Improving Access to Quality Education Through Strategic Education Grants
Grants and Philanthropy, K-12 Education & Youth Development, STEM (Original article can be found at: http://www.salesforce.org/improving-access-quality-education-strategic-education-grants/) – Salesforce.org seeks to strategically transform teaching and learning to match the skills needed for a 21st century workforce. Through our partnerships with schools, districts, and nonprofits that break down barriers to quality education, students gain the knowledge, skills, and confidence to pursue successful careers and be productive members of their communities.
Our strategic grants program supports innovative, scalable solutions in STEM education with a focus on computer science and increasing exposure of underrepresented groups and girls. Mission Bit (East Mission Initiatives) (US) aims to eliminate the tech divide for youth living in poverty across the San Francisco Bay Area by building computer programming and professional opportunity pathways for youth and young adults. Mission Bit has been a key Dreamforce partner for the last two years, leading coding workshops for over 200 middle school students from Oakland and San Francisco Unified School Districts. The grant will help support Mission Bit’s goal to create tech pathways for 10,000 students to enter a career in the tech sector by the year 2020.
Citywise Education (Ireland) provides educational and social supports to young people living in disadvantaged city communities in Dublin and Belfast, Ireland. Citywise plans to use its grant to turn 150 square meters (approximately 1,615 square feet) of existing Citywise space into a “STEMSquare” facility, a model environment to teach and learn STEM skills and concepts to about 1,500 youth in Dublin. The expansion will enable them to double the amount of students that they interact with in STEM activities – thereby increasing the pool of potential candidates in the future for STEM jobs.
Oakland Public Education Fund (US) is the only organization supporting all public schools in Oakland, CA, ensuring inclusive and equitable quality education. Through the work of partners like Self-eSTEM and the Boys and Girls Club of Oakland, this grant will allow 320 students to participate in FIRST Lego League, a nationally acclaimed robotics program that challenges middle school students along with adult coaches to use teamwork to research a real-world problem and develop a solution, and then to design, build, and program a robot for competition against other teams. This grant comes on the heels of Salesforce.org’s new partnership with Oakland Unified School District to improve computer science education. Girls Who Code (US) focuses on closing the gender gap in computing fields. Mobilizing leading executives, educators, and engineers, Girls Who Code developed a new model of computer science education designed to inspire, educate, and equip girls with the skills to succeed in the field. Our grant to Girls Who Code will support 40 girls in Los Angeles and Washington DC at the Girls Who Code Summer Immersion Program, a free 7-week summer class teaching 10th-11th grade girls coding at USC Marshall School of Business and Georgetown University.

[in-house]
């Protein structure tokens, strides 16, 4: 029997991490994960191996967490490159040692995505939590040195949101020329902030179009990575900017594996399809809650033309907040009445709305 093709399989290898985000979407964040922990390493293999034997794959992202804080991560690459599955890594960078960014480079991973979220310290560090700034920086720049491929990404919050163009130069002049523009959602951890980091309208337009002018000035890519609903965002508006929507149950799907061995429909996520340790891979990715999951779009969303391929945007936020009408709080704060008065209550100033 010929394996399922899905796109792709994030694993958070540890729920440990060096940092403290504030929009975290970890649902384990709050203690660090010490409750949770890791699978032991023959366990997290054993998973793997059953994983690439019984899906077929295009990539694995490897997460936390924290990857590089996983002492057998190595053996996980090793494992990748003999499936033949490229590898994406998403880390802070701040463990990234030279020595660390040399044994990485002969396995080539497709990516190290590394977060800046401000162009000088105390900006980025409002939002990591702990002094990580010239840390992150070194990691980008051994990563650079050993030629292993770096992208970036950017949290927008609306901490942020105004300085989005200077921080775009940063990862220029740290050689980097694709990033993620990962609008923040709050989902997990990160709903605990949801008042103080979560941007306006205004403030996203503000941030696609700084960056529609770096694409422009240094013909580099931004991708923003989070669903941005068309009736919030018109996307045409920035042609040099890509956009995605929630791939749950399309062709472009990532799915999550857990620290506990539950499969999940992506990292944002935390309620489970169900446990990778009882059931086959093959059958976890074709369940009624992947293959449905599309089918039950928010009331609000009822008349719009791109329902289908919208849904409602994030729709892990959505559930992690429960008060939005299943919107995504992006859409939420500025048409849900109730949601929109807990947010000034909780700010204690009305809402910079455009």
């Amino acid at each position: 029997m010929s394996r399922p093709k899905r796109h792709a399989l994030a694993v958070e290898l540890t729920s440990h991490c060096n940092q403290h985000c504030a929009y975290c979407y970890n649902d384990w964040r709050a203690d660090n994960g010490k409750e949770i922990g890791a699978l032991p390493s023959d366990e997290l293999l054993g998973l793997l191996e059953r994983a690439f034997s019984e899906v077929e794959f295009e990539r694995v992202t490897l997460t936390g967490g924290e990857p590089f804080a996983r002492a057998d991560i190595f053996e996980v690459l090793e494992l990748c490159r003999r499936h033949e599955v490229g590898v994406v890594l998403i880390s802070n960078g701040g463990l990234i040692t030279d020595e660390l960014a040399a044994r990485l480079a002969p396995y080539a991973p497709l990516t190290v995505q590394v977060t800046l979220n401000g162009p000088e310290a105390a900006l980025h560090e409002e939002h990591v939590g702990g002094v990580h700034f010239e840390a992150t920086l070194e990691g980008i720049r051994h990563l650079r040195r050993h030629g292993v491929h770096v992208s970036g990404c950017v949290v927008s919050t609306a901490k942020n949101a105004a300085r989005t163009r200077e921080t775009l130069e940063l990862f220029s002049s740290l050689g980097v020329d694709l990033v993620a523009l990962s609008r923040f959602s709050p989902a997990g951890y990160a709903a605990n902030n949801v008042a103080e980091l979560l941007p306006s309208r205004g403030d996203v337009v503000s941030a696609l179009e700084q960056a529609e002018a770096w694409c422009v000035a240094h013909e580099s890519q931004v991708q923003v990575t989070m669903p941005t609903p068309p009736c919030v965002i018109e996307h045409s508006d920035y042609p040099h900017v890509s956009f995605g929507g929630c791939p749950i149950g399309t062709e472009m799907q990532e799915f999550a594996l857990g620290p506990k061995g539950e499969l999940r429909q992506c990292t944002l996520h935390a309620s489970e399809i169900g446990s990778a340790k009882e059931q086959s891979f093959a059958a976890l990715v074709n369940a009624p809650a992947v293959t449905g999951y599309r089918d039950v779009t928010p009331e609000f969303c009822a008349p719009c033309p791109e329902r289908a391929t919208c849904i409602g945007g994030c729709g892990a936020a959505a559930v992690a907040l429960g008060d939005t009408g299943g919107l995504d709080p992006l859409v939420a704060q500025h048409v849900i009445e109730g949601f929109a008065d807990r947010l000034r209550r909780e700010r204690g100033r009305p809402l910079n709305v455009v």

TechPoint Foundation for Youth (TPF4Y) (US), the leader in technology education efforts for the state of Indiana since 2001, ensures its state’s underserved K-12 students have access to experiential learning opportunities that inspire the pursuit of STEM careers. TPF4Y’s grant will increase participation in the US2020 initiative and CoderDojo Indiana’s hands-on engaging STEM programs for 1,400+ K-12 students and 250 STEM professional mentors throughout Central Indiana. All of their programs focus on girls, minorities, and students from low-income backgrounds, indirectly resulting in the elimination of gender and racial disparities within STEM education and the workforce.
SchlaU School (Germany) supports unaccompanied minors and young refugees in exercising their human right to education and the opportunity to find work and become a productive member of society. SchlaU School will use its grant to improve their mentoring program and IT infrastructure, enabling 300 refugee students ages 16-18 to receive training equivalent to those that have had higher levels of education.